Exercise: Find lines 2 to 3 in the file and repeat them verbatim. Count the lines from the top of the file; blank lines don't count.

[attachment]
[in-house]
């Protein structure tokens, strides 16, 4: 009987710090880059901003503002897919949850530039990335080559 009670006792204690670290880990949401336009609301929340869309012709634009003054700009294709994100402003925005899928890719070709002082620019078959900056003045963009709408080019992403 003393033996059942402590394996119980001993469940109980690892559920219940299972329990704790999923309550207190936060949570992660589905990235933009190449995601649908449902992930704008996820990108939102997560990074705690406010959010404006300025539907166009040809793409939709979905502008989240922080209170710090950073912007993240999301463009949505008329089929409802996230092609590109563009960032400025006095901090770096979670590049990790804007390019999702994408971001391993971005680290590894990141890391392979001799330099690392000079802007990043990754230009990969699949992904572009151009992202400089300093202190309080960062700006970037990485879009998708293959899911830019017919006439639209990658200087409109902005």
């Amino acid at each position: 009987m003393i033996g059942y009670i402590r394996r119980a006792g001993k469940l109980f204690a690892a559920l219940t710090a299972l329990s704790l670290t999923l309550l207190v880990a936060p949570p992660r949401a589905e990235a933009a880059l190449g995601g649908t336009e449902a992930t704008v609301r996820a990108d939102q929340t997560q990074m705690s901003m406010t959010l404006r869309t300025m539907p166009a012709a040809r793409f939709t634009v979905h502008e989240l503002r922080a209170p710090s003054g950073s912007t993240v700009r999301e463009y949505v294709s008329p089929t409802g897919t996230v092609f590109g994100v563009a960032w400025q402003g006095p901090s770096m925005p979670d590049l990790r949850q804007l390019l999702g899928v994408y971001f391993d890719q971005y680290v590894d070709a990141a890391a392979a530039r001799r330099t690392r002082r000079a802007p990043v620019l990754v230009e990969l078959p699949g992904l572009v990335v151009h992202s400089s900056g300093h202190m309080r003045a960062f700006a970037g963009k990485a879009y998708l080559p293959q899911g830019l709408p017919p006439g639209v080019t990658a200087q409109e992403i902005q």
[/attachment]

């Protein structure tokens, strides 16, 4: 009987710090880059901003503002897919949850530039990335080559 009670006792204690670290880990949401336009609301929340869309012709634009003054700009294709994100402003925005899928890719070709002082620019078959900056003045963009709408080019992403 003393033996059942402590394996119980001993469940109980690892559920219940299972329990704790999923309550207190936060949570992660589905990235933009190449995601649908449902992930704008996820990108939102997560990074705690406010959010404006300025539907166009040809793409939709979905502008989240922080209170710090950073912007993240999301463009949505008329089929409802996230092609590109563009960032400025006095901090770096979670590049990790804007390019999702994408971001391993971005680290590894990141890391392979001799330099690392000079802007990043990754230009990969699949992904572009151009992202400089300093202190309080960062700006970037990485879009998708293959899911830019017919006439639209990658200087409109902005």
């Amino acid at each position: 009987m003393i033996g059942y009670i402590r394996r119980a006792g001993k469940l109980f204690a690892a559920l219940t710090a299972l329990s704790l670290t999923l309550l207190v880990a936060p949570p992660r949401a589905e990235a933009a880059l190449g995601g649908t336009e449902a992930t704008v609301r996820a990108d939102q929340t997560q990074m705690s901003m406010t959010l404006r869309t300025m539907p166009a012709a040809r793409f939709t634009v979905h502008e989240l503002r922080a209170p710090s003054g950073s912007t993240v700009r999301e463009y949505v294709s008329p089929t409802g897919t996230v092609f590109g994100v563009a960032w400025q402003g006095p901090s770096m925005p979670d590049l990790r949850q804007l390019l999702g899928v994408y971001f391993d890719q971005y680290v590894d070709a990141a890391a392979a530039r001799r330099t690392r002082r000079a802007p990043v620019l990754v230009e990969l078959p699949g992904l572009v990335v151009h992202s400089s900056g300093h202190m309080r003045a960062f700006a970037g963009k990485a879009y998708l080559p293959q899911g830019l709408p017919p006439g639209v080019t990658a200087q409109e992403i902005q």